dog days of August with a fresh arm and a renewed sense of purpose after over a
year on the sidelines.
Still, the signing of Benson was not the best move Gillick made over the winter.
The chances are that the additions of relief ace Brad Lidge as well as the
signings of third baseman Pedro Feliz and outfielder Geoff Jenkins will
eventually take precedence over Benson's arrival on the scene. Few realize the
success that Brad Lidge has enjoyed at Citizens Bank Park over the years while a
member of the Houston Astros.
During his tenure in Houston, Brad Lidge has an ERA of 1.00 with six saves in
six chances while performing against the Phillies at CBP. This should allay any
fears that Lidge might soon get shell shocked at the tiny outfield dimensions in
his new home. Not likely. Instead, the odds are that Lidge will return to the
form that made him one of baseball's best closers in 2004-05. During that period
he saved 71 games and struck out an astounding 260 hitters in 165 innings of
work while composing back to back ERAs of 1.90 and 2.29.
Should Lidge slide quietly back into this form, it will undoubtedly assist the
relief efforts of sidekicks like Tom Gordon, Ryan Madson and J.C. Romero as well
as potential bullpen partners like Clay Condrey, Fabio Castro, Chad Durbin, J.D. Durbin and Francisco Rosario.
The arrivals of both Feliz and Jenkins are not likely to cause much furor
nationally but both are expected to fit quite snugly in the potent Philadelphia
Phillie lineup. Feliz brings a Gold Glove type defense to the team and should
easily hit 25 home runs in his new home. Of concern is his poor on base
percentage but if Manager Charlie Manuel can help him to stay away from the
slider low and away, the union is likely to be a solid one.
The same can be said of right fielder Geoff Jenkins, who is expected to be the
left-handed hitting portion of the platoon system with returning outfielder
Jayson Werth. The duo are being counted on to replace the offensive numbers lost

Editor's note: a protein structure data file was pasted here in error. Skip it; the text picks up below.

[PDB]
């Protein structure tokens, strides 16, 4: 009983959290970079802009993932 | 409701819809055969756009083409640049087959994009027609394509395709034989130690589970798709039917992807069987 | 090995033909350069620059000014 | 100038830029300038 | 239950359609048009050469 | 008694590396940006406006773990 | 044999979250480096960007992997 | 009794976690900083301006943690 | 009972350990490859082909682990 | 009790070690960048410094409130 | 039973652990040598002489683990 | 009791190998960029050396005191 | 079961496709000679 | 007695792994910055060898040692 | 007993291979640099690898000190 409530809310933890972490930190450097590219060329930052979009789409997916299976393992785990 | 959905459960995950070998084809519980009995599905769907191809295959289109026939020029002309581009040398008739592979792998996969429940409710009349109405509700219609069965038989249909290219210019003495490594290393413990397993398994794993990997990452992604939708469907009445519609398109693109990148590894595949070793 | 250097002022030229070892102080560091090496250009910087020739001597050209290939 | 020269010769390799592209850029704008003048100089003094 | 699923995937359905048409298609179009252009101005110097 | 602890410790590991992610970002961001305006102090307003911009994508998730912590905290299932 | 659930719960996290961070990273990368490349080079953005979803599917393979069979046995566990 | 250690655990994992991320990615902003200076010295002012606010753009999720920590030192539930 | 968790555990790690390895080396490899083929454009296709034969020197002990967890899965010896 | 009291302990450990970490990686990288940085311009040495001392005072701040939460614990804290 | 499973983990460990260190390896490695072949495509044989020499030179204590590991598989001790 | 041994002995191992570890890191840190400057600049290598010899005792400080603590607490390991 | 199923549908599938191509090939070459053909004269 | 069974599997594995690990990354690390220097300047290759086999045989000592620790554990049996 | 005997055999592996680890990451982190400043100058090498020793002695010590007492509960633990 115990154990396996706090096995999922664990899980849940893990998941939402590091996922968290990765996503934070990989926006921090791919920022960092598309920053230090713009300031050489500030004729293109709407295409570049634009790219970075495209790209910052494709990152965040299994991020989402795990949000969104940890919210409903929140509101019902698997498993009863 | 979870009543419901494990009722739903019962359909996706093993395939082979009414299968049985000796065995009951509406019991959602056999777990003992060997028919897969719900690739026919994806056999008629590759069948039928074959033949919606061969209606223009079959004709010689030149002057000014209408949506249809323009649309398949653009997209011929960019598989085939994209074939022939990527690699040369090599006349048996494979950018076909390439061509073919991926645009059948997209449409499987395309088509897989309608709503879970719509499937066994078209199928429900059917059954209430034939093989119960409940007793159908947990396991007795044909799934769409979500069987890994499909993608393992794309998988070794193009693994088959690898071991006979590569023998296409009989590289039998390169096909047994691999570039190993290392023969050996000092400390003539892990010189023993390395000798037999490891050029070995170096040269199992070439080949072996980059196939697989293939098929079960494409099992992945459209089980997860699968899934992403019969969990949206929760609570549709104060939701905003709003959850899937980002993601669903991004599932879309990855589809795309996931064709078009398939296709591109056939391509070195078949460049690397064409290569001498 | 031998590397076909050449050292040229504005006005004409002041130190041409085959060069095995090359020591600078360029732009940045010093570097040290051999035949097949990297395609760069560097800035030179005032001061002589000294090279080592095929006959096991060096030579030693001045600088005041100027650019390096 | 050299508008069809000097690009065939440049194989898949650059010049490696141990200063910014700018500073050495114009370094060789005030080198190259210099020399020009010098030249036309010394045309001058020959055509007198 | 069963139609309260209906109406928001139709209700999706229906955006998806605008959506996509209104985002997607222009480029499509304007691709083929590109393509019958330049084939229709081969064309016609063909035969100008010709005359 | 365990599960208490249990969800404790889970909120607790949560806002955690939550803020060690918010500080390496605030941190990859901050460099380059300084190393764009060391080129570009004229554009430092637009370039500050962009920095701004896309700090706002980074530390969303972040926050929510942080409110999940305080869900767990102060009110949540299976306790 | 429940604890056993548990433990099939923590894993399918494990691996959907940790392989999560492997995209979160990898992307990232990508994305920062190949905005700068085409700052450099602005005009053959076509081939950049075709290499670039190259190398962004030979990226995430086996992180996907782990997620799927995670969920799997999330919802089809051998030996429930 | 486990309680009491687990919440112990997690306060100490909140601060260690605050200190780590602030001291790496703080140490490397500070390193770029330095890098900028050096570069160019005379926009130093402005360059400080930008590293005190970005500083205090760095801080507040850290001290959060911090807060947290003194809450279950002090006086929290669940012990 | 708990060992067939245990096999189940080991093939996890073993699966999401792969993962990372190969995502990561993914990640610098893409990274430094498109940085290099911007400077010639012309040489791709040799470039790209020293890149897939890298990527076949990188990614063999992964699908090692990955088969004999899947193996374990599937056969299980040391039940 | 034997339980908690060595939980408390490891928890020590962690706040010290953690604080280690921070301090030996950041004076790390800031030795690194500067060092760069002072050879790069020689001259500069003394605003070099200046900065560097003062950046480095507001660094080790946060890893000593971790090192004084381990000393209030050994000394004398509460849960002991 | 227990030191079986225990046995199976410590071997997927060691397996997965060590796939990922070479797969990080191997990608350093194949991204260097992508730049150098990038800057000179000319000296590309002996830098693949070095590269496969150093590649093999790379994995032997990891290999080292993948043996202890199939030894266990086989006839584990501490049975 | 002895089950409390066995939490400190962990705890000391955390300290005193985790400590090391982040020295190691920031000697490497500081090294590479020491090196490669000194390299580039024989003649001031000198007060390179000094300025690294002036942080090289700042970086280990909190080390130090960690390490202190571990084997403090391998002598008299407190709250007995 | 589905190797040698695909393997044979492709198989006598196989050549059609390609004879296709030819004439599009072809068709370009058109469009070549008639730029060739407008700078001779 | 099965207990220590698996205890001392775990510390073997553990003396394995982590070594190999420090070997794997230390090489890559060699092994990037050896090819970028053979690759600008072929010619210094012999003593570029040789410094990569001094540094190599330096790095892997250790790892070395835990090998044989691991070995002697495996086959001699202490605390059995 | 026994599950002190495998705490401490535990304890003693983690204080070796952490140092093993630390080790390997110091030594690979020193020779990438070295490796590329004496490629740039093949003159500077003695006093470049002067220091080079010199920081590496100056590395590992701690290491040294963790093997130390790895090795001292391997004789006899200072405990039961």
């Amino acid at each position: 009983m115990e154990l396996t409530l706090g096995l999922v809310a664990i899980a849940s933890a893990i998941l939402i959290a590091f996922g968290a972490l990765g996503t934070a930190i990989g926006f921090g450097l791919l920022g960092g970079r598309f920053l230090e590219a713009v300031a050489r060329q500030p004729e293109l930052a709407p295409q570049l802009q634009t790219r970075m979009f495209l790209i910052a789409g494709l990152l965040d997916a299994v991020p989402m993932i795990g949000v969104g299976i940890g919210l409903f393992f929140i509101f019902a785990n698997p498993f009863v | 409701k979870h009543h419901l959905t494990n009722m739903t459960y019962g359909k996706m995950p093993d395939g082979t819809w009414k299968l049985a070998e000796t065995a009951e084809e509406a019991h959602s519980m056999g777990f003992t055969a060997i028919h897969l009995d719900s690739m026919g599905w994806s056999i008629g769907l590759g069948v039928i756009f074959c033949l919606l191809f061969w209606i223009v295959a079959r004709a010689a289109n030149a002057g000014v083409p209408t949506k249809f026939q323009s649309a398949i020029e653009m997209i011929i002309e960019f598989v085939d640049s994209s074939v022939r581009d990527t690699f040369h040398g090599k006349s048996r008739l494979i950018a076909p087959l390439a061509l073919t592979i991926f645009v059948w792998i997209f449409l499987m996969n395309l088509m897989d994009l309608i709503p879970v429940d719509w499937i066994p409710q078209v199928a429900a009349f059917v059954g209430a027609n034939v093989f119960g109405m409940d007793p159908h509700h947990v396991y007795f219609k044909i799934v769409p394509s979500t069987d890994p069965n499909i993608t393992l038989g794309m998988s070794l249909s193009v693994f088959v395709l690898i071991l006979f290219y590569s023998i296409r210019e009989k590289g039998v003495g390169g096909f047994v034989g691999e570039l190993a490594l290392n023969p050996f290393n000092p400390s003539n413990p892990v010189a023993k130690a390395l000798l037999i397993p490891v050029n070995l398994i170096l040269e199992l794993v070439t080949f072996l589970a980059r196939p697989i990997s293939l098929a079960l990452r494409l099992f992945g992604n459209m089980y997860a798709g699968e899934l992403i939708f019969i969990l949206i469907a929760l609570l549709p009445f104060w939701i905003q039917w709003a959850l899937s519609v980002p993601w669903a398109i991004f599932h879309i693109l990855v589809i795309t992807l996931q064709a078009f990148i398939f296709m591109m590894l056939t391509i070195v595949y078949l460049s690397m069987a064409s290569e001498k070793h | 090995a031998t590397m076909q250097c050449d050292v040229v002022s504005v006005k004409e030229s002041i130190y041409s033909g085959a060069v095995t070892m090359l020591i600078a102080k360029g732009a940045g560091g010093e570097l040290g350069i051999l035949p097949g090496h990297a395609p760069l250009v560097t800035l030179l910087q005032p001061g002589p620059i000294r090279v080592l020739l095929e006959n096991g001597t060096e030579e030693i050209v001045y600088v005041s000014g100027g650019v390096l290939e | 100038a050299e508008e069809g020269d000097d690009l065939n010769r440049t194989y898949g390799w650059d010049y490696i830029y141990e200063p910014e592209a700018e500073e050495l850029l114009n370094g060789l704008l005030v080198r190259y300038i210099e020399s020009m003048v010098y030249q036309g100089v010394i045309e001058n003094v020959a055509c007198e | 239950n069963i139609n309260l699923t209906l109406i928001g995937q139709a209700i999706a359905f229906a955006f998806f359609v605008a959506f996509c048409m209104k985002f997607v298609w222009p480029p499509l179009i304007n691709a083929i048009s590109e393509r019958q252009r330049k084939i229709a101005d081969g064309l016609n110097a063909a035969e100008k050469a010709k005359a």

when Aaron Rowand bolted the team for San Francisco.
Aside from the arrival of Jenkins, the Phillies also added depth to the outfield
with the signing of both the veteran So Taguchi and youngster Chris Snelling as
free agents. The twosome offer an interesting contrast and could very well make
the Phillie bench as deep as any in the National League. In fact, Gillick was
recently quoted as being in favor having an 11 man pitching staff instead of 12
so he could in all likelihood keep both Taguchi and Snelling.
So Taguchi is a very dependable pinch-hitter and might be used as the late
inning defensive replacement for incumbent left fielder Pat Burrell. Snelling,
on the other hand, is a 25 year old hitting phenom, who needs only to stay
healthy to perform well. It was not that long ago that Snelling was considered
one of the very best minor league prospects with the Seattle Mariners by none
other than Baseball America.
Not coincidentally, Gillick worked in Seattle when Snelling was performing quite
consistently in the Mariners farm system and knows him well. This knowledge
helped the Phillies last year when they signed Greg Dobbs after his release from
the Mariners and could well see lightning strike twice with the acquisition of
Chris Snelling. Stay tuned.
The Phillies are hoping that either Travis Blackley or Lincoln Holdzkom can show
enough in spring training to make it difficult to offer them back to their
former teams at the end of March. Blackley in particular will have every
opportunity to win a spot at the back end of the starting rotation after being
drafted from the San Francisco Giants last December in the Rule 5 Draft.
Blackley compiled a 10-8 record with the Fresno Grizzlies in the Giants system
while striking out 121 hitters in 162 innings of work.
Yet another pitcher added to the Phillie stable this winter is versatile
right-hander Chad Durbin. Equably comfortable as a starting or relief pitcher,
Durbin is being counted on as a potential long reliever to hurl more than one
inning a game should the need arise and a starting pitcher depart a game early.
As of today, the final new addition to Pat Gillick's hoped for masterpiece is
utility infielder Eric Bruntlett, hardly a cornerstone in which to build a
monument but a solid replacement for Abraham Nunez nonetheless. Bruntlett is
known as a very capable second and third baseman and has even handled the